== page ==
Doug French
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Cheap and plentiful money and credit have made investing impossible and speculation de rigueur for those not wishing to wait out the storm with the barbarous relic. The father of value investing, Benjamin Graham, distinguished between the two:

Investment is most successful when it is most businesslike. An investment operation is one which, upon thorough analysis, promises safety of principal and a satisfactory return. Operations not meeting these requirements are speculative.

Government's debauchery of money to further its aims is as old as time. But Ben Bernanke's central bank has turned more tricks than the Bunny Ranch, and the money supply has finally responded to his goosing.

Reporting on April Fools' Day, the Wall Street Journal's Matt Wirz and Serena Ng broke the news:

Subprime and other residential mortgage bonds that helped trigger the financial crisis are back in vogue with long-term investors, in the latest sign that American credit markets are healing after the worst downturn in a generation.

The price of this paper, once considered so toxic, has doubled since the end of the financial world was feared a couple years ago.

When a local banker told me last week, "we're lending money again," I replied, "lending officers are paid to say their bank is lending, even when they can't get a deal approved."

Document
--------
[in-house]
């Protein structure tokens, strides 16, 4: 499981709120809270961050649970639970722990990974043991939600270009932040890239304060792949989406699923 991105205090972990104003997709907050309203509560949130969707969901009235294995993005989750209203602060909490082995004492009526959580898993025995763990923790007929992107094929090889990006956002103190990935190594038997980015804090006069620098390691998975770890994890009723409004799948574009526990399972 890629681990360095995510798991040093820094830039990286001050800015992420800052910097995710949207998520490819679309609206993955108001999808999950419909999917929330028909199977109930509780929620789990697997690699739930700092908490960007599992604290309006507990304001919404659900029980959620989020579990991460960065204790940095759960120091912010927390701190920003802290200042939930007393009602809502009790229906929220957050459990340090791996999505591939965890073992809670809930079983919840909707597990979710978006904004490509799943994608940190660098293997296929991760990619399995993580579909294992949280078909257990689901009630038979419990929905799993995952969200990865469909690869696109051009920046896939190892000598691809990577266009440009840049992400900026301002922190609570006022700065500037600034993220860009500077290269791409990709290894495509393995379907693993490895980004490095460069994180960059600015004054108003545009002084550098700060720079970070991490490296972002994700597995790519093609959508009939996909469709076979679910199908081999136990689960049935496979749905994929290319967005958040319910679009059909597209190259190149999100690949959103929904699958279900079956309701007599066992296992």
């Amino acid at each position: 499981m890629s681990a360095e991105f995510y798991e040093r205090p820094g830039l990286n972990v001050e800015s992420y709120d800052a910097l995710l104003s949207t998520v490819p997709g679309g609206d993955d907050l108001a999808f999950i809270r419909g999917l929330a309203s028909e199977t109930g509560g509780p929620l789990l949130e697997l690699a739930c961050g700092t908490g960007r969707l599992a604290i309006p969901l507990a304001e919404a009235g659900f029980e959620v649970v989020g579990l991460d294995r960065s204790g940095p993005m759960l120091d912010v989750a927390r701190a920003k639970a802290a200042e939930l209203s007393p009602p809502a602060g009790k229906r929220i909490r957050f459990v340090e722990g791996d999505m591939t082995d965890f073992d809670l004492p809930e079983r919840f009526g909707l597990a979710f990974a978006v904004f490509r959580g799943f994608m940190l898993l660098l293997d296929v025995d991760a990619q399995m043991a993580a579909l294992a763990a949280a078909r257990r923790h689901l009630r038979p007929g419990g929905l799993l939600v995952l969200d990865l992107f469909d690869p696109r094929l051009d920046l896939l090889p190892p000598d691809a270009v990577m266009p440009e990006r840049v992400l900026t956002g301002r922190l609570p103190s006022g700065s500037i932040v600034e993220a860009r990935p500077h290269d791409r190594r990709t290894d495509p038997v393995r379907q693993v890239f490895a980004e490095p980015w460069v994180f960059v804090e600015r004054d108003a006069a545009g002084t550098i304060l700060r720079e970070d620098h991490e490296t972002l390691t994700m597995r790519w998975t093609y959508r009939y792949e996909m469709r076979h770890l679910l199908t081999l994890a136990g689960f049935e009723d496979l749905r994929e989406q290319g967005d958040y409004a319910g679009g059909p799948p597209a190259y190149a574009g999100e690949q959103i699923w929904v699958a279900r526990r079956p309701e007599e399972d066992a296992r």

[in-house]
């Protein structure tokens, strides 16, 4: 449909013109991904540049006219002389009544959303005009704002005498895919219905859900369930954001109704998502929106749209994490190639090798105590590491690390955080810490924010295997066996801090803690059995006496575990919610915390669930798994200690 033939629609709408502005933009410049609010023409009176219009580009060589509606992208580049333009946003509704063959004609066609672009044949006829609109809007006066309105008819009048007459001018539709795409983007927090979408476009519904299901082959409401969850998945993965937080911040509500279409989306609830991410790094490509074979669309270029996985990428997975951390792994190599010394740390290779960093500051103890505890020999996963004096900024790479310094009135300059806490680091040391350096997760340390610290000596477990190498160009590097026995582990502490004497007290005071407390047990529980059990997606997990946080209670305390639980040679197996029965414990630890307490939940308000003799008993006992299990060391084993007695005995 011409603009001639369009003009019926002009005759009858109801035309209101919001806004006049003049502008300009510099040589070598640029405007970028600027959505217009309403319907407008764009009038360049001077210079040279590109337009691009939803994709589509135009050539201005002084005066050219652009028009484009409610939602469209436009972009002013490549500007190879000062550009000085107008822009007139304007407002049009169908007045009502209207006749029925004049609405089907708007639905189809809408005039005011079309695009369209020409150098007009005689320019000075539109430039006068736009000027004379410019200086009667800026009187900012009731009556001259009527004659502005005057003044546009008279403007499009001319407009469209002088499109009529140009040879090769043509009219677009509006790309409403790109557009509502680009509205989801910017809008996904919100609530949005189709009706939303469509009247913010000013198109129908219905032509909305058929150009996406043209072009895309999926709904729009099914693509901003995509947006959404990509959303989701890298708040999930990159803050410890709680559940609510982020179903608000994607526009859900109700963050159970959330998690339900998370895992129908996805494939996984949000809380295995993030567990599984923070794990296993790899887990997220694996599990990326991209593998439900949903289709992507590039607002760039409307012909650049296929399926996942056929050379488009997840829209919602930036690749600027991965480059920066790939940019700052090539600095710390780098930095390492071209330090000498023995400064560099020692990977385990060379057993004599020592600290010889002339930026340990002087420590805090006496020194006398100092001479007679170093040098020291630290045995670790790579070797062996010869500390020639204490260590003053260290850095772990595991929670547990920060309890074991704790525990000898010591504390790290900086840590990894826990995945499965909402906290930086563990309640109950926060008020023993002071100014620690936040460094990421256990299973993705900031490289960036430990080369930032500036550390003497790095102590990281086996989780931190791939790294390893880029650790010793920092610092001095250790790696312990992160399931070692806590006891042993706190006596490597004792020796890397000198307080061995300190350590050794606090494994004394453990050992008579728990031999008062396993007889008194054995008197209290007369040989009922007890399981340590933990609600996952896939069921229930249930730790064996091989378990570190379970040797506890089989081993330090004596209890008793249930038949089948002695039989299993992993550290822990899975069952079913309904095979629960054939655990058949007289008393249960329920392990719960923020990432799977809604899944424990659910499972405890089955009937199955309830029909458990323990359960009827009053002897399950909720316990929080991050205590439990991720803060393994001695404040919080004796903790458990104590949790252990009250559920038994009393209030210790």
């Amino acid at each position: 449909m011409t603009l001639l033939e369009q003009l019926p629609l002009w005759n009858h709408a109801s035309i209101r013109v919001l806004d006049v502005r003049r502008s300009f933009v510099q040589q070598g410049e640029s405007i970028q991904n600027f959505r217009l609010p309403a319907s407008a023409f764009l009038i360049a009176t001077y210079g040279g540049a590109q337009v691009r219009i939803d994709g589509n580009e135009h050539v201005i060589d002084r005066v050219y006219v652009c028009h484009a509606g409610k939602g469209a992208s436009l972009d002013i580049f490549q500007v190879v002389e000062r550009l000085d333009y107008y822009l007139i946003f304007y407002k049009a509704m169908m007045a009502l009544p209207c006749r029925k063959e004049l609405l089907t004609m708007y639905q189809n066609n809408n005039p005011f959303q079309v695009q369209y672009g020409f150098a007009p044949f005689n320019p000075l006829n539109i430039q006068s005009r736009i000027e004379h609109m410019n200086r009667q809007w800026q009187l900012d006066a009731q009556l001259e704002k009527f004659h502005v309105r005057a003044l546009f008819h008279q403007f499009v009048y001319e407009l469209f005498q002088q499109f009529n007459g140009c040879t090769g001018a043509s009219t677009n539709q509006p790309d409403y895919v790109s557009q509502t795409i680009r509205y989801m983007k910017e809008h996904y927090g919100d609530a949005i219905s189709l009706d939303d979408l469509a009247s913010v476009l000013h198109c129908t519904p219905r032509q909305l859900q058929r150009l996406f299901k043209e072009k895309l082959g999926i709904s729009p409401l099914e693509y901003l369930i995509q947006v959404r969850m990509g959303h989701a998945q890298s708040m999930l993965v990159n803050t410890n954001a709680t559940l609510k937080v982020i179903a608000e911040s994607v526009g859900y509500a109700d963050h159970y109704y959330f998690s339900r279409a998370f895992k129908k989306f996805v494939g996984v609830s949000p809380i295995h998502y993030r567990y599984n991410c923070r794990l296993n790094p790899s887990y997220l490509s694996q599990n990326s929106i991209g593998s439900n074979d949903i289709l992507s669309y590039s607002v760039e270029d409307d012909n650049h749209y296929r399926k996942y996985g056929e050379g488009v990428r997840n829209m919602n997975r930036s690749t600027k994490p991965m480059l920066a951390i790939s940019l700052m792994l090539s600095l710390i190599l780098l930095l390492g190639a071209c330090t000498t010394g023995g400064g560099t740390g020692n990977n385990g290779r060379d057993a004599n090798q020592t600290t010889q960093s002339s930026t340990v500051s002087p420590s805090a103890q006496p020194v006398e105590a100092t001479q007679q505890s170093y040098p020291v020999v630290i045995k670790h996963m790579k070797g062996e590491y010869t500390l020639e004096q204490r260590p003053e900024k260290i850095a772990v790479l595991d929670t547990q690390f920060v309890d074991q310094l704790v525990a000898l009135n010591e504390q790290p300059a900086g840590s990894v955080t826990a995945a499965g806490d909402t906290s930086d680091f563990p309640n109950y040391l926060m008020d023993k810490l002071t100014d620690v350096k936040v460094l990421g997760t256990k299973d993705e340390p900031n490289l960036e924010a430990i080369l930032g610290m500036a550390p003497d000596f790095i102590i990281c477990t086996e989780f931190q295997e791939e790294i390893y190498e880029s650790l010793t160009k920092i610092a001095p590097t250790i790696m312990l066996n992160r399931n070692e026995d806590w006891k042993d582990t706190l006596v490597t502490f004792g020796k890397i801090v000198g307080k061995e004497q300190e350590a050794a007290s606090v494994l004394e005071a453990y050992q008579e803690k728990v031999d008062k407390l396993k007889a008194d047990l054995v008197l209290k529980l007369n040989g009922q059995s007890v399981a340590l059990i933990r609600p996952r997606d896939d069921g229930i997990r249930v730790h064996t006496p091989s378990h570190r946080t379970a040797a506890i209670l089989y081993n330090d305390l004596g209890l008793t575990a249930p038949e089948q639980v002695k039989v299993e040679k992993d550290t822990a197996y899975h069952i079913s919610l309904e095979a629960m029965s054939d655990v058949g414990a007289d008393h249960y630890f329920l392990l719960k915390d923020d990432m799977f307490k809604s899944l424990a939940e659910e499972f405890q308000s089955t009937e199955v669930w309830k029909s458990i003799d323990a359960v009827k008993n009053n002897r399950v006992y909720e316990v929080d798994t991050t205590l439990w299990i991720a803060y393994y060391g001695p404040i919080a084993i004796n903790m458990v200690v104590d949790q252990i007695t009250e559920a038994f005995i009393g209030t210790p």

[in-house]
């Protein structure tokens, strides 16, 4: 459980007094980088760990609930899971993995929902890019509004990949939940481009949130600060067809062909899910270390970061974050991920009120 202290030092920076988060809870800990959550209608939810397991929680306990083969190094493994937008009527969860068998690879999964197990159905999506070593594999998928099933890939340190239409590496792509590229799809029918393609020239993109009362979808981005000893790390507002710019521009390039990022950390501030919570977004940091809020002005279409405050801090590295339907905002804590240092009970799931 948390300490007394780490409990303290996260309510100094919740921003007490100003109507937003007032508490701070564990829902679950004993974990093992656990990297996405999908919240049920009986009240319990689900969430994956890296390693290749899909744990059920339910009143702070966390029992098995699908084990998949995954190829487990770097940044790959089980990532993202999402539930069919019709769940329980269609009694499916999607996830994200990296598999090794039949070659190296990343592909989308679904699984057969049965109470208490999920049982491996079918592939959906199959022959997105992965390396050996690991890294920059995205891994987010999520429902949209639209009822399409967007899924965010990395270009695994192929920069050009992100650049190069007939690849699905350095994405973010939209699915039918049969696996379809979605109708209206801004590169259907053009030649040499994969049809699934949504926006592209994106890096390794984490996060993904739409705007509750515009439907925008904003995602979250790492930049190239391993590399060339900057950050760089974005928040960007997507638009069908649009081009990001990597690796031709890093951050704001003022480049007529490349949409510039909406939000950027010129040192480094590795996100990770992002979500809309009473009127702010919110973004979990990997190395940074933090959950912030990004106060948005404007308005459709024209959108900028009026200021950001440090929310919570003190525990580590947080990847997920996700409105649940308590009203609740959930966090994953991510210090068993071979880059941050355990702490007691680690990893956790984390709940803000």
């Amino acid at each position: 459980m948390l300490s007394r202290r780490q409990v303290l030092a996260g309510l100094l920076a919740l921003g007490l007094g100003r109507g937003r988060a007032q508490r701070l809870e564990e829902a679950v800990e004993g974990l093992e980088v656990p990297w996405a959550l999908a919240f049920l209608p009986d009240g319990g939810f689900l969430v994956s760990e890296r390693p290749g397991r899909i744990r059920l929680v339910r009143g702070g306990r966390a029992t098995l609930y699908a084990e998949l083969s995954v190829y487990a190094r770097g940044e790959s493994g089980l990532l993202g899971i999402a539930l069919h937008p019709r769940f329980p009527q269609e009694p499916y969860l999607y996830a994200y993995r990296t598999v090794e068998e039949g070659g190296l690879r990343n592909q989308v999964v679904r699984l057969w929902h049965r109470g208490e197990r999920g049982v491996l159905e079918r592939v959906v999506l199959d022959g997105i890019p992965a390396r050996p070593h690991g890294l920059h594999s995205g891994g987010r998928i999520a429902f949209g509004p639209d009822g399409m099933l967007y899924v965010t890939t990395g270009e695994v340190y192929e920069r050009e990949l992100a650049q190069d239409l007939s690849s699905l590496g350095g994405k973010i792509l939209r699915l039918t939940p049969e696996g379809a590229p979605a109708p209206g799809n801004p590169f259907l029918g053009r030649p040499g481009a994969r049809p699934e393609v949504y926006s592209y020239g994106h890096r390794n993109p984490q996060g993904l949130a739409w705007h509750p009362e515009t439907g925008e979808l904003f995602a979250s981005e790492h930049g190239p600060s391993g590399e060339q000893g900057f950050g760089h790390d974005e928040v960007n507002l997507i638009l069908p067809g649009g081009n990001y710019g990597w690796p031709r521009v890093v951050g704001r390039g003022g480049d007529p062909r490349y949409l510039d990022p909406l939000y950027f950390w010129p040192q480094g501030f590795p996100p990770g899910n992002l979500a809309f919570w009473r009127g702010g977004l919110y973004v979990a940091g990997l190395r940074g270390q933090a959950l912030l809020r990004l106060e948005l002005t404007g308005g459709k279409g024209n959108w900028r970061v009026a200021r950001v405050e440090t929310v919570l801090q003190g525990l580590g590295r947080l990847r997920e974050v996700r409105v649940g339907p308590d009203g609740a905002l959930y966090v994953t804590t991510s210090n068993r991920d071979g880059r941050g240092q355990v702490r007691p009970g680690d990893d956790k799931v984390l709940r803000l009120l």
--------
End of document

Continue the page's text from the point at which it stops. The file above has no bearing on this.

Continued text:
"No, we're really lending. In fact, our builder finance group is out looking for deals."

These anecdotes should give Keynesians comfort that bankers did not develop long memories in the wake of the financial meltdown.

So the commercial and shadow banking systems are gearing up and the money is flowing. But where? Bill Bonner and Addison Wiggin wrote in Financial Reckoning Day Fallout,

The problem with all money is that it is as fickle and unreliable as a bad girlfriend. One minute she goes along with the flow. The next minute she turns silly and bubbly. And then, she gives you the cold shoulder.

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Doug French

Doug French is is president of the Mises Institute and author of Early Speculative Bubbles & Increases in the Money Supply and Walk Away: The Rise and Fall of the Home-Ownership Myth

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